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The Hurdle

Can Steve Wilks Coach the Cardinals to Jump?

NFL: Arizona Cardinals OTA Arizona Republic-USA TODAY NETWORK

Now that Steve Wilks is firmly ensconced in all aspects of his head coaching duties, it should be very interesting to see if he can get the team to live up to his own mantras.

By all accounts, Steve Wilks is a man of his word. It’s one thing for an NFL head coach to speak in clichés and platitudes, but as Cardinals fans, we have seen over the decades how challenging it is for coaches to live up to the very words they preach.

The main question is, with Steve Wilks---will the words and the music match?

Recently, Wilks created a symbol for the three tenets of his coaching philosophy when he placed a hurdle in the middle of the locker room.

Credit Wilks for providing the team with an apt metaphor---for one, Wilks is constantly preaching about tempo-tempo-tempo and practicing at top speed. It makes perfect sense, because after all, the games are played at top speed-. If you’ve watched clips from Wilks’ practices---the tempo is tangibly crisp and lively, so much so that the first practice in OTAs was concluded 22 minutes early.

Secondly, the Cardinals as an organization find themselves sitting below the proverbial hump, particularly now that the Rams and 49ers are the darlings of the NFC West and nobody ever seems to count out the Seahawks---but recently the Las Vegas odds-makers and national NFL media pundits at ESPN predicted that the Cardinals will have the worst record in the NFC. Ugh.

Thus, the immediate hurdles to leap are the ones in their own division, the NFC West. Just two years ago the Cardinals were considered Super Bowl favorites.

Upon close inspection of the hurdle in the Cardinals’ locker room, Wilks has written his three philosophical pillars on the crossbar: TAC---Trust, Accountability and Commitment.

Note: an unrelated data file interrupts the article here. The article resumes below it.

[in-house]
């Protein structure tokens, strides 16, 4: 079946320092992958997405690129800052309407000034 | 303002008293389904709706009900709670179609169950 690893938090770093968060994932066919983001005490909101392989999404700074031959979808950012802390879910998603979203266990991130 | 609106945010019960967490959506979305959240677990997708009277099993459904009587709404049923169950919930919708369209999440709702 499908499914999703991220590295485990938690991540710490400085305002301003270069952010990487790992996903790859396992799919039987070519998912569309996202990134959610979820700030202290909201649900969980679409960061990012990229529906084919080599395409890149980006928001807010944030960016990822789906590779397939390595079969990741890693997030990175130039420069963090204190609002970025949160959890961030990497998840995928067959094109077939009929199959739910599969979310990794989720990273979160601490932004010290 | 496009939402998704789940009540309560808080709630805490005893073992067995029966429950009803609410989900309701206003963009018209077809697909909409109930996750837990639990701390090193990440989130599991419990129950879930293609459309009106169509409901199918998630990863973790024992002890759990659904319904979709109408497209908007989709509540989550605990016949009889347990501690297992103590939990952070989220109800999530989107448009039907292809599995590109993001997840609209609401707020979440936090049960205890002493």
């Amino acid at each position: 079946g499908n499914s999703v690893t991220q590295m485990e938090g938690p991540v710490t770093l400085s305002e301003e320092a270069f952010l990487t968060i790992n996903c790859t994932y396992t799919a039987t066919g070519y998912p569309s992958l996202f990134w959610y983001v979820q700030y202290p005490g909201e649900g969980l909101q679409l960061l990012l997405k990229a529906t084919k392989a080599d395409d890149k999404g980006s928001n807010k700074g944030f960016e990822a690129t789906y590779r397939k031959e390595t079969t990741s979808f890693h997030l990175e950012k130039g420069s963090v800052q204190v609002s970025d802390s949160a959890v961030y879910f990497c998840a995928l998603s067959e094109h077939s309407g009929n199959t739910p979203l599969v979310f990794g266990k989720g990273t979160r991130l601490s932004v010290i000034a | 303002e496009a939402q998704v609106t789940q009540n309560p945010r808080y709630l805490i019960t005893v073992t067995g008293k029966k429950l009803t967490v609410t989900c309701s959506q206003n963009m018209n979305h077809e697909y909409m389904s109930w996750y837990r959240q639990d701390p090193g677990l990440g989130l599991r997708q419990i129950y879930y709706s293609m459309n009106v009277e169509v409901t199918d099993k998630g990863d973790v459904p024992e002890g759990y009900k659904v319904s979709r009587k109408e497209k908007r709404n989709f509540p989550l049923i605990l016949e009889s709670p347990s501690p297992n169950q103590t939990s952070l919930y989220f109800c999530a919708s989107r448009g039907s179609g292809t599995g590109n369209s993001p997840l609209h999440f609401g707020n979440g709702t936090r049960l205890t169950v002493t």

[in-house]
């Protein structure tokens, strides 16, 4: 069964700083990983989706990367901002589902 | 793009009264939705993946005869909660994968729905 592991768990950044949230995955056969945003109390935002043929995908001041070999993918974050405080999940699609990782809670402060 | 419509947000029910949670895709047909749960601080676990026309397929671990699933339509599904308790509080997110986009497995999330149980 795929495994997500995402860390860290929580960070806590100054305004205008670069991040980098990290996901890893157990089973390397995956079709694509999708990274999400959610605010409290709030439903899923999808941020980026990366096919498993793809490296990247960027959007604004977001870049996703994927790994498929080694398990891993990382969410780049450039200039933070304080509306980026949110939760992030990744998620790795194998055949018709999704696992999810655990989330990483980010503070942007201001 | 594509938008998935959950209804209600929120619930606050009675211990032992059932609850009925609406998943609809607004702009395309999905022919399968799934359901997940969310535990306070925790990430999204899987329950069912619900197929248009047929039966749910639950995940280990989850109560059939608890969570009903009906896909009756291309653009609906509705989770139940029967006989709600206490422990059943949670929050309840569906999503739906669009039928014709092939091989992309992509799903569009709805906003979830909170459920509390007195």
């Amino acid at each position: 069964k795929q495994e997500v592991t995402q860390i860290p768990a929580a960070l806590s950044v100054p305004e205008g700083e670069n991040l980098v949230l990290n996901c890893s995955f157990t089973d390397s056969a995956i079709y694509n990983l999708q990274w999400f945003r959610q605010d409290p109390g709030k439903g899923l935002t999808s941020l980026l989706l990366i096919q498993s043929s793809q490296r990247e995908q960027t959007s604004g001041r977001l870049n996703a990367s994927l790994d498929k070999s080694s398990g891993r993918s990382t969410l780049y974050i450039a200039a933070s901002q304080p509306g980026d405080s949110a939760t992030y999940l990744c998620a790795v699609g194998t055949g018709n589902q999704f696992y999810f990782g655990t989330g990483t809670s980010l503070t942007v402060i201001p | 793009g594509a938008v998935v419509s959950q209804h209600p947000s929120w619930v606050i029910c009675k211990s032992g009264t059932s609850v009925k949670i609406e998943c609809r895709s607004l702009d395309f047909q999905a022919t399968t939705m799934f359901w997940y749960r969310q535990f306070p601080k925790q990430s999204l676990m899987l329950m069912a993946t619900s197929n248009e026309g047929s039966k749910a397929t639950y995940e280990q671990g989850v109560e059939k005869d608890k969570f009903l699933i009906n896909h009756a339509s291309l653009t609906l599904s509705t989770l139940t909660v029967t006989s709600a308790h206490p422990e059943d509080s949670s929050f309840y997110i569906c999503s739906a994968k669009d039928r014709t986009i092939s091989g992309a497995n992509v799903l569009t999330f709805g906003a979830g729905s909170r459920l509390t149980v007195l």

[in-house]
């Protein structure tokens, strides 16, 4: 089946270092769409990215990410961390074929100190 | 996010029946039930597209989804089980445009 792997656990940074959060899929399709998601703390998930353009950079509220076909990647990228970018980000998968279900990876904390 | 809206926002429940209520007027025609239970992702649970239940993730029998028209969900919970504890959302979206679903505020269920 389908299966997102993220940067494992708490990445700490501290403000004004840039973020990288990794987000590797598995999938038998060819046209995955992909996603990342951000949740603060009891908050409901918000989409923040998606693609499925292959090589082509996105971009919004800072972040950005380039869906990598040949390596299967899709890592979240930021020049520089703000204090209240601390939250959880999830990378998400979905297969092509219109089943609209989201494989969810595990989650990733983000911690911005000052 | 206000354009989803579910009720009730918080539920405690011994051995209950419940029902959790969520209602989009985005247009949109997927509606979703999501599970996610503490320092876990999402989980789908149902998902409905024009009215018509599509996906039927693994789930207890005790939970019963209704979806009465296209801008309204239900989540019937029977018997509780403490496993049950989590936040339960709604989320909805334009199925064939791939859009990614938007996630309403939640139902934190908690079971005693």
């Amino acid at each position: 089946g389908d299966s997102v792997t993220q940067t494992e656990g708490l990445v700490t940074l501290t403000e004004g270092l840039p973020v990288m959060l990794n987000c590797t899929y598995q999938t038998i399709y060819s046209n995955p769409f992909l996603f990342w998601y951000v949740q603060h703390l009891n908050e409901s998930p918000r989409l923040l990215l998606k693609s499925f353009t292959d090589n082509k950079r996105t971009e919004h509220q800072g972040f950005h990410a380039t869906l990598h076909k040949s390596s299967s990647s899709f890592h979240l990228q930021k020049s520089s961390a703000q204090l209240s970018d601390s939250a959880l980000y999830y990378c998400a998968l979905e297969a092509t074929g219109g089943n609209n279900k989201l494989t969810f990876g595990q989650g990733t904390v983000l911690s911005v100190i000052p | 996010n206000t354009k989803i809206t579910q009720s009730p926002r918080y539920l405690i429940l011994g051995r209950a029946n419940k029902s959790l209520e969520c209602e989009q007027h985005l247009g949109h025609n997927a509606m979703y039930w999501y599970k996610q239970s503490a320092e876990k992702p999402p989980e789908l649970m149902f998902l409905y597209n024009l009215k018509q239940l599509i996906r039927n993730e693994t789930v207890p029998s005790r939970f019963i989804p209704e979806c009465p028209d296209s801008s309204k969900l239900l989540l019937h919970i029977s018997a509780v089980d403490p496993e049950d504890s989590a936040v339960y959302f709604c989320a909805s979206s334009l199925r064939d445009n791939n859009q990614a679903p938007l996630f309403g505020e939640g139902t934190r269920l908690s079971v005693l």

One of Wilks’ main selling points to the players is: “the best 11 players are going to play.” The past coaching staff catered to playing and sticking with the veterans. Will Steve Wilks be gutsy enough to live up to his word here?

If he does, then the players will understand that he means what he says. If he doesn’t, the groundwork for building trust will remain muddy.

Wilks says, “We want every player to compete for a starting position.” To Cardinals’ fans who are thirsty for an infusion of youth, Wilks’ insistence that all positions are up for grabs is manna to our ears. But, will Steve Wilks be able to make this philosophy a reality, or is it just coach speak?


Will Steve Wilks’ approach to accountability be significantly different than his predecessor’s?

For one, the previous coach rarely if ever offered his own mea culpa…and on the rare occasions he did, within a day or two he had a tendency of recanting such admissions for the sake of publicly pointing fingers back at the players.

Wilks’ recent handling of the disturbing news that 2nd round draft pick, WR Christian Kirk was arrested in February for throwing rocks at cars at the Phoenix Open while seemingly under the influence of alcohol and/or drugs, was questionable. Not only did Wilks profess that he and the Cardinals knew about the arrest and that they had closely vetted the situation. Wilks’ subsequent conclusion that Christian Kirk is a person of “the highest character” could be perceived as a non sequitur.